A diagnosis of ANSD was established for 39 children. Of the children diagnosed with ANSD, four had one SLC26A4 mutation also; six had one GJB2 mutation and one child had two GJB2 mutations. Twenty-six of the children with ANSD did not have detectable mutations or evidence of CMV infection. The presence of ANSD results in degraded oral language development.

The limitations of this study include its reliance on newborn blood spots for CMV testing. Supplementing UNHS with molecular testing would enable pre-symptomatic detection of preventable hearing loss for some children. Despite testing for four common causes of childhood hearing loss, the etiology for 54% of the cohort remains unknown. Future molecular testing for etiology of hearing loss will need to include mutations in other genes, such as OTOF, encoding otoferlin, in which mutations are commonly found in children with ANSD. It was not possible to do a comprehensive audiological and genetic study of parents, siblings and other relatives of affected children. Such study could be helpful in assessing the inheritance and consequence of a GJB2 or SLC26A4 change. Future follow-up of the present cohort as part of the longitudinal study will examine the relation between an identified genetic/viral cause and the type and degree of hearing loss as the children grow.

The strengths of the LOCHI study include its longitudinal, community-based design, with prospective, repeated measurements of hearing and developmental outcomes. The longer term audiological outcomes of children with different etiologies will be evaluated.

Conclusion

This study presents the first comprehensive evaluation of four common causes of childhood hearing loss in a community cohort. After etiologic evaluation of 364 children identified with hearing loss below 3 years of age, a genetic diagnosis could be made in 46% of those children. Approximately another 14% of children had clinical abnormalities or syndromes without identified GJB2 or SLC26A4 mutations. Our findings provide a basis for future studies to determine the impact of mutations of the GJB2 and SLC26A4 genes and congenital CMV infection on speech and language outcomes in children with hearing loss. Establishing the etiology of an identified hearing loss provides answers to parents, facilitates planning of hearing loss management and provides information that is relevant to the prognosis for the child.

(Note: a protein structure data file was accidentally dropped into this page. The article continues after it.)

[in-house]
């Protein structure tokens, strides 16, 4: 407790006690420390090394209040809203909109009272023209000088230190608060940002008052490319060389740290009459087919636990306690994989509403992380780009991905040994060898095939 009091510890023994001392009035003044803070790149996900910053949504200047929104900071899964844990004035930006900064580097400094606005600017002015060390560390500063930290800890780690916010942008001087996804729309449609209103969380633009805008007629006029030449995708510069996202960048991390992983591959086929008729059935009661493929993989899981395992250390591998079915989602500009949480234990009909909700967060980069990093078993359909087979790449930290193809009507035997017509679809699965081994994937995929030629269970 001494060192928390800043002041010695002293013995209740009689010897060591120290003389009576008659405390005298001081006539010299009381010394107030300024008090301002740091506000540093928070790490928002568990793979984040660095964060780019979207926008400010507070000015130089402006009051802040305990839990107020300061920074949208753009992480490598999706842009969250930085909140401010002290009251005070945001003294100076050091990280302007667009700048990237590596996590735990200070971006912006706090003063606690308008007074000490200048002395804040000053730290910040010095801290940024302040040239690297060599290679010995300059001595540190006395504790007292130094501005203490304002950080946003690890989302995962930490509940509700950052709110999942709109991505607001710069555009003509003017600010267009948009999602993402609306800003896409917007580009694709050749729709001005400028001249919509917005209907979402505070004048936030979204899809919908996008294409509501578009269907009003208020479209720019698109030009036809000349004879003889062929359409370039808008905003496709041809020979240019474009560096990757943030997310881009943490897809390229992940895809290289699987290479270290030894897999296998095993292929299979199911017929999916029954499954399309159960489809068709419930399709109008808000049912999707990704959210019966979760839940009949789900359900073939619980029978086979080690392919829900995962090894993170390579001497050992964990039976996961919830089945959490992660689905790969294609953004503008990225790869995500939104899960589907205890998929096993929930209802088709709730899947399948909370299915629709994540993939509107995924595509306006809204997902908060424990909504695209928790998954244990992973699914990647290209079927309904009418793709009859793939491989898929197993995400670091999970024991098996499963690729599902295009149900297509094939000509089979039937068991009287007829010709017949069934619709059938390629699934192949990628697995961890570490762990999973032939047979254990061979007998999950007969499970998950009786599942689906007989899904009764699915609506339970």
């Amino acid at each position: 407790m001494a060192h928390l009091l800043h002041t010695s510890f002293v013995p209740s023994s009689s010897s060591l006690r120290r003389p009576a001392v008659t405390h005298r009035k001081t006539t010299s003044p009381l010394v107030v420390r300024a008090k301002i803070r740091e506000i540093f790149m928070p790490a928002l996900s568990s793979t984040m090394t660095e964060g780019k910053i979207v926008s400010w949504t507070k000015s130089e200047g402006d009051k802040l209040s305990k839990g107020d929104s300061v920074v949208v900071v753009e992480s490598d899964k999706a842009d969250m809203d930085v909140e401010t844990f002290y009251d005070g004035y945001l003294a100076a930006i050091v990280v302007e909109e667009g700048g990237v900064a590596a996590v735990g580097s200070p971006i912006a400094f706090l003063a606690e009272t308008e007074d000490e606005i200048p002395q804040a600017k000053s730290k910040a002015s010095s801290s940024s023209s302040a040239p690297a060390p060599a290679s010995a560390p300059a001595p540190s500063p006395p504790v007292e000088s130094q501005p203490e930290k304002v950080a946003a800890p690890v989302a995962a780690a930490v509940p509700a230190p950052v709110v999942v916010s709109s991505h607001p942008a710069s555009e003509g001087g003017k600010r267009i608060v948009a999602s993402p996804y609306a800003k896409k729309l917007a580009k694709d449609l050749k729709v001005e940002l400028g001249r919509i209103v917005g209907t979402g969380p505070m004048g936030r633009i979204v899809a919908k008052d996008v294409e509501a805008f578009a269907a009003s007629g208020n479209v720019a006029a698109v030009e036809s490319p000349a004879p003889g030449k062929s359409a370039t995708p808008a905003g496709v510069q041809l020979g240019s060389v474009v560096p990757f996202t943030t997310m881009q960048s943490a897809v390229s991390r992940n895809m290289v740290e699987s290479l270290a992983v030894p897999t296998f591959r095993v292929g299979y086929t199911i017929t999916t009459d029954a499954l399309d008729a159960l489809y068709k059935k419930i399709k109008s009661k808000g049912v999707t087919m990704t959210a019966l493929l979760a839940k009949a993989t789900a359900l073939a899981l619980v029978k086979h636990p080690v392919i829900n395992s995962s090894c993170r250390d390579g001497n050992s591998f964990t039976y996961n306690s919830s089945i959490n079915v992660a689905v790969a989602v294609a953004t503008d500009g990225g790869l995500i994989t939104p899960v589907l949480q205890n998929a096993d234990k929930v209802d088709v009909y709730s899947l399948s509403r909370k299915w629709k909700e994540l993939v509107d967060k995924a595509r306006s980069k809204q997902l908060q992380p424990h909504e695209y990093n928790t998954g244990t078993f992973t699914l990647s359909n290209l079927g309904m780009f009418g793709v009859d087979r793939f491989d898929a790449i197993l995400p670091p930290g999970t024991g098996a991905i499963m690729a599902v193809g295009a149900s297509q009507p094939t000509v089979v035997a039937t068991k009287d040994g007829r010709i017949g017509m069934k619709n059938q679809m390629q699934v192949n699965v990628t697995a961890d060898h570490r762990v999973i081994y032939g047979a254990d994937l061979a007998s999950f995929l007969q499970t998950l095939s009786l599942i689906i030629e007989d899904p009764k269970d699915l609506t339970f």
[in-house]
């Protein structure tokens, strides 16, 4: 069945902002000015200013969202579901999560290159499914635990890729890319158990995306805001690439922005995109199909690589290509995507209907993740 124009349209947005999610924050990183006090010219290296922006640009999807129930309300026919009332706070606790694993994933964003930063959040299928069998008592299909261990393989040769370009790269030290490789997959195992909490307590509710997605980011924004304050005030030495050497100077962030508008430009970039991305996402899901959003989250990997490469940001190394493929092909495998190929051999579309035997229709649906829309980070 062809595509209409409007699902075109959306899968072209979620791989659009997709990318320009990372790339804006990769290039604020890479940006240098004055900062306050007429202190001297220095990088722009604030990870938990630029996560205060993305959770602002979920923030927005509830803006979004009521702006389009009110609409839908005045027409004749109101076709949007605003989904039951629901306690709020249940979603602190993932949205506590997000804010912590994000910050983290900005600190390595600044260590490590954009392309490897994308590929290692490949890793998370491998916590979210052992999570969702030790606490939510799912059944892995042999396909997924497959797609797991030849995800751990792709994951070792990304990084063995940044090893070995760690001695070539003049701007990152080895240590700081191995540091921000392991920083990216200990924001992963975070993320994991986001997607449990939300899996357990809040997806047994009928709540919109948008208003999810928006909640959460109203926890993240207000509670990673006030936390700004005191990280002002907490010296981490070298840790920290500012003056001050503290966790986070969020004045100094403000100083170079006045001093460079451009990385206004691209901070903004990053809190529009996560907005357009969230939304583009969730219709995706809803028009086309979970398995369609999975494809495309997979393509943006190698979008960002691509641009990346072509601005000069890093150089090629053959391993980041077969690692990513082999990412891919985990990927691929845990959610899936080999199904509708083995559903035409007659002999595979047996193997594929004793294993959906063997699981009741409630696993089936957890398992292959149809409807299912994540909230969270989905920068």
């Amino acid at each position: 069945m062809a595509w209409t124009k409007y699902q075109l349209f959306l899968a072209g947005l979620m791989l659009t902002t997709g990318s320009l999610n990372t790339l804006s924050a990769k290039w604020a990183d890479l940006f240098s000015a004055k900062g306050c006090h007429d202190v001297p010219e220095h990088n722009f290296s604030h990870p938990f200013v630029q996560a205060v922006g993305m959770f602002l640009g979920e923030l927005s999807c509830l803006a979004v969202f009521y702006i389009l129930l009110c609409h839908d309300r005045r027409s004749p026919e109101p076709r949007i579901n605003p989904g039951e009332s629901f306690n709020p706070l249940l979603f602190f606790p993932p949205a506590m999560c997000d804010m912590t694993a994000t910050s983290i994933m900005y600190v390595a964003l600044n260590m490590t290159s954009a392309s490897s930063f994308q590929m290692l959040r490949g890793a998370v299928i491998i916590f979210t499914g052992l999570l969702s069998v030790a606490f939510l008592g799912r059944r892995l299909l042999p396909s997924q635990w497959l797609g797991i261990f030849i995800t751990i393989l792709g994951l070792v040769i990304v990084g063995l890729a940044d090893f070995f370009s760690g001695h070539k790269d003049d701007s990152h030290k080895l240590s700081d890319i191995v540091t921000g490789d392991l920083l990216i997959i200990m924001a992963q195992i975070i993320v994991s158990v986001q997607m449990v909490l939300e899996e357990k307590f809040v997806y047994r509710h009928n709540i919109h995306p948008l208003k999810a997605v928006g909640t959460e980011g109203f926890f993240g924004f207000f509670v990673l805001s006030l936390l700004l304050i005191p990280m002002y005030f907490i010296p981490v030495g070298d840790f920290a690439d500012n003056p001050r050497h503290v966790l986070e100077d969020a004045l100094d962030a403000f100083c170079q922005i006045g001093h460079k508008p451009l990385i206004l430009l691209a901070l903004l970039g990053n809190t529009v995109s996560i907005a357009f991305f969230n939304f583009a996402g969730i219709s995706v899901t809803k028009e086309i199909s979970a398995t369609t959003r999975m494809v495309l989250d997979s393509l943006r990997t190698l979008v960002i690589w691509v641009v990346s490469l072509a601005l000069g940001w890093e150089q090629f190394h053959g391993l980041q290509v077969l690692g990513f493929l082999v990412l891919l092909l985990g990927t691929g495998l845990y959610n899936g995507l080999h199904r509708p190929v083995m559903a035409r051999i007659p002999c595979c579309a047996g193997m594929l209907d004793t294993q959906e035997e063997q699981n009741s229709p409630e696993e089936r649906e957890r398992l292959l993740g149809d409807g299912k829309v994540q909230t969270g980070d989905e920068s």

Supporting Information

Table S1.

Genotype-phenotype correlation in children with GJB2 mutations and evolution of hearing loss.

https://doi.org/10.1371/journal.pone.0059624.s001

(DOC)

Table S2.

Genotype-phenotype correlation in children with SLC26A4 mutations and evolution of hearing loss. Children with SLC26A4 mutations with additional diagnostic information regarding enlarged vestibular aqueduct (EVA), auditory neuropathy spectrum disorder (ANSD) and congenital cytomegalovirus infection (CMV) are also indicated.

https://doi.org/10.1371/journal.pone.0059624.s002

(DOC)

Table S3.

Hearing thresholds at time of diagnosis and evolution in children with hearing loss attributable to congenital CMV infection.

https://doi.org/10.1371/journal.pone.0059624.s003

(DOC)

Table S4.

PolyPhen-2, SIFT BLink and SIFT Sequence predictions of novel or controversial amino acid changes on GJB2 and SLC26A4 gene product functions.

https://doi.org/10.1371/journal.pone.0059624.s004

(DOCX)

Acknowledgments

We gratefully thank all the families for their participation. We thank the many persons who served as clinicians for the study participants or assisted in other administrative capacities at Australian Hearing. We also thank the Genetic Service Laboratories in Victoria, NSW and Queensland who retrieved Guthrie Blood Cards as well as Marit Wiersma for her assistance in genetic analyses.

Author Contributions

Assessed audiological profiles: TC SH MS JS-K. Conceived and designed the experiments: HD TC. Performed the experiments: HD WH SH MS JS-K. Analyzed the data: HD TC WH JS-K. Contributed reagents/materials/analysis tools: HD TC WH SH MS JS-K. Wrote the paper: HD TC.